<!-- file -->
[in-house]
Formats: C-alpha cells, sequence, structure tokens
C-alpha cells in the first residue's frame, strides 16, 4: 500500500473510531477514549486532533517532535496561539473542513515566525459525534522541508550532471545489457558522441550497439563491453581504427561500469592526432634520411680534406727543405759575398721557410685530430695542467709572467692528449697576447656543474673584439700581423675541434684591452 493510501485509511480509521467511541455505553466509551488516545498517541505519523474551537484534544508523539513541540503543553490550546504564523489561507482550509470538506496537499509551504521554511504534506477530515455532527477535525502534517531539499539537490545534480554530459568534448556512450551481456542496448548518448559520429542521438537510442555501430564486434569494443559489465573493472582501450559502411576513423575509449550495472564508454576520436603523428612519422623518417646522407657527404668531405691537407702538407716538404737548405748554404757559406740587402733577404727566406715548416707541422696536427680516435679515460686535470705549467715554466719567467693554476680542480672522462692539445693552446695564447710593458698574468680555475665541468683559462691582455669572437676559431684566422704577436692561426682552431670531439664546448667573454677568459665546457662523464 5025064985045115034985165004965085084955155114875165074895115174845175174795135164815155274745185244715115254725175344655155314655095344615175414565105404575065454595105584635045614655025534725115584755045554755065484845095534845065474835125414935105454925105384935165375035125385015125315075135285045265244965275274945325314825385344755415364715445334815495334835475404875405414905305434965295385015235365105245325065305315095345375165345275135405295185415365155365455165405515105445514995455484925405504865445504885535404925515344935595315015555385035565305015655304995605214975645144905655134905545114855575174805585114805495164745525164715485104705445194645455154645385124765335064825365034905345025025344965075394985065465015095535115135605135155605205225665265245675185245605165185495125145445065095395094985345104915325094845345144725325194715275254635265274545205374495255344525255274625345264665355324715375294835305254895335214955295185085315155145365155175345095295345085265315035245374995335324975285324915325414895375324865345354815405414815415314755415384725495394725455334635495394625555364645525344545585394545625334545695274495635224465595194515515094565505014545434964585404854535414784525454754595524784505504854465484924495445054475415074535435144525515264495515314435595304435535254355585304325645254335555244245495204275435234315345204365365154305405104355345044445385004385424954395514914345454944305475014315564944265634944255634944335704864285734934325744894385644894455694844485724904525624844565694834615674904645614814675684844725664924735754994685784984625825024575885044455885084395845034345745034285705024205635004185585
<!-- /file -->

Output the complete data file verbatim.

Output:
[in-house]
Formats: C-alpha cells, sequence, structure tokens
C-alpha cells in the first residue's frame, strides 16, 4: 500500500473510531477514549486532533517532535496561539473542513515566525459525534522541508550532471545489457558522441550497439563491453581504427561500469592526432634520411680534406727543405759575398721557410685530430695542467709572467692528449697576447656543474673584439700581423675541434684591452 493510501485509511480509521467511541455505553466509551488516545498517541505519523474551537484534544508523539513541540503543553490550546504564523489561507482550509470538506496537499509551504521554511504534506477530515455532527477535525502534517531539499539537490545534480554530459568534448556512450551481456542496448548518448559520429542521438537510442555501430564486434569494443559489465573493472582501450559502411576513423575509449550495472564508454576520436603523428612519422623518417646522407657527404668531405691537407702538407716538404737548405748554404757559406740587402733577404727566406715548416707541422696536427680516435679515460686535470705549467715554466719567467693554476680542480672522462692539445693552446695564447710593458698574468680555475665541468683559462691582455669572437676559431684566422704577436692561426682552431670531439664546448667573454677568459665546457662523464 5025064985045115034985165004965085084955155114875165074895115174845175174795135164815155274745185244715115254725175344655155314655095344615175414565105404575065454595105584635045614655025534725115584755045554755065484845095534845065474835125414935105454925105384935165375035125385015125315075135285045265244965275274945325314825385344755415364715445334815495334835475404875405414905305434965295385015235365105245325065305315095345375165345275135405295185415365155365455165405515105445514995455484925405504865445504885535404925515344935595315015555385035565305015655304995605214975645144905655134905545114855575174805585114805495164745525164715485104705445194645455154645385124765335064825365034905345025025344965075394985065465015095535115135605135155605205225665265245675185245605165185495125145445065095395094985345104915325094845345144725325194715275254635265274545205374495255344525255274625345264665355324715375294835305254895335214955295185085315155145365155175345095295345085265315035245374995335324975285324915325414895375324865345354815405414815415314755415384725495394725455334635495394625555364645525344545585394545625334545695274495635224465595194515515094565505014545434964585404854535414784525454754595524784505504854465484924495445054475415074535435144525515264495515314435595304435535254355585304325645254335555244245495204275435234315345204365365154305405104355345044445385004385424954395514914345454944305475014315564944265634944255634944335704864285734934325744894385644894455694844485724904525624844565694834615674904645614814675684844725664924735754994685784984625825024575885044455885084395845034345745034285705024205635004185585